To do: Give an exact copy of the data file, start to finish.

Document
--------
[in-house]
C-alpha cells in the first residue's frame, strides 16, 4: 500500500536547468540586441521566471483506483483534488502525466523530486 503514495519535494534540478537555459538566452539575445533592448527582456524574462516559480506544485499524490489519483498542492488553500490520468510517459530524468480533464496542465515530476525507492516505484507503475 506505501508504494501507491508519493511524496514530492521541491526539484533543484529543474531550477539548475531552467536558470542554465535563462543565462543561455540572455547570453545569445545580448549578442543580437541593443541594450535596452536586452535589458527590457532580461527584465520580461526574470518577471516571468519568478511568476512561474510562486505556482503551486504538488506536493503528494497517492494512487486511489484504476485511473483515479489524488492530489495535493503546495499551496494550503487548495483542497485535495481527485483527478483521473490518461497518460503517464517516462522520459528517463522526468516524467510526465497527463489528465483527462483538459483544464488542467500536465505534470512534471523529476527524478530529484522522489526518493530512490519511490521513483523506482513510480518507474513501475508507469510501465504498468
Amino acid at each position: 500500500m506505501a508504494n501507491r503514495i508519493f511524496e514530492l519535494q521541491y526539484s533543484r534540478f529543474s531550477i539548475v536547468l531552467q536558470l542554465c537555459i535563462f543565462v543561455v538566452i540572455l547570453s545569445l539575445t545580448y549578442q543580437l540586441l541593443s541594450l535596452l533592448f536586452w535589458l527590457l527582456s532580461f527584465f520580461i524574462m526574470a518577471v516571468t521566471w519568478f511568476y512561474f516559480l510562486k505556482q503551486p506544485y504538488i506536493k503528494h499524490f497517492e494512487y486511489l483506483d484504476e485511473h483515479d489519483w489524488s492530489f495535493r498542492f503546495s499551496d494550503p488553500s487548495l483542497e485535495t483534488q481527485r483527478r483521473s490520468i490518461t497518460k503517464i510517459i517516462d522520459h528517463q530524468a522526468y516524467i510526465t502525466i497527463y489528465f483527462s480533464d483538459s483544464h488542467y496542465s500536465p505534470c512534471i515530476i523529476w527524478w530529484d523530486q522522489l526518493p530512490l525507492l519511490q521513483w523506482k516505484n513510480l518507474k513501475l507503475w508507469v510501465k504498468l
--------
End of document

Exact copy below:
[in-house]
C-alpha cells in the first residue's frame, strides 16, 4: 500500500536547468540586441521566471483506483483534488502525466523530486 503514495519535494534540478537555459538566452539575445533592448527582456524574462516559480506544485499524490489519483498542492488553500490520468510517459530524468480533464496542465515530476525507492516505484507503475 506505501508504494501507491508519493511524496514530492521541491526539484533543484529543474531550477539548475531552467536558470542554465535563462543565462543561455540572455547570453545569445545580448549578442543580437541593443541594450535596452536586452535589458527590457532580461527584465520580461526574470518577471516571468519568478511568476512561474510562486505556482503551486504538488506536493503528494497517492494512487486511489484504476485511473483515479489524488492530489495535493503546495499551496494550503487548495483542497485535495481527485483527478483521473490518461497518460503517464517516462522520459528517463522526468516524467510526465497527463489528465483527462483538459483544464488542467500536465505534470512534471523529476527524478530529484522522489526518493530512490519511490521513483523506482513510480518507474513501475508507469510501465504498468
Amino acid at each position: 500500500m506505501a508504494n501507491r503514495i508519493f511524496e514530492l519535494q521541491y526539484s533543484r534540478f529543474s531550477i539548475v536547468l531552467q536558470l542554465c537555459i535563462f543565462v543561455v538566452i540572455l547570453s545569445l539575445t545580448y549578442q543580437l540586441l541593443s541594450l535596452l533592448f536586452w535589458l527590457l527582456s532580461f527584465f520580461i524574462m526574470a518577471v516571468t521566471w519568478f511568476y512561474f516559480l510562486k505556482q503551486p506544485y504538488i506536493k503528494h499524490f497517492e494512487y486511489l483506483d484504476e485511473h483515479d489519483w489524488s492530489f495535493r498542492f503546495s499551496d494550503p488553500s487548495l483542497e485535495t483534488q481527485r483527478r483521473s490520468i490518461t497518460k503517464i510517459i517516462d522520459h528517463q530524468a522526468y516524467i510526465t502525466i497527463y489528465f483527462s480533464d483538459s483544464h488542467y496542465s500536465p505534470c512534471i515530476i523529476w527524478w530529484d523530486q522522489l526518493p530512490l525507492l519511490q521513483w523506482k516505484n513510480l518507474k513501475l507503475w508507469v510501465k504498468l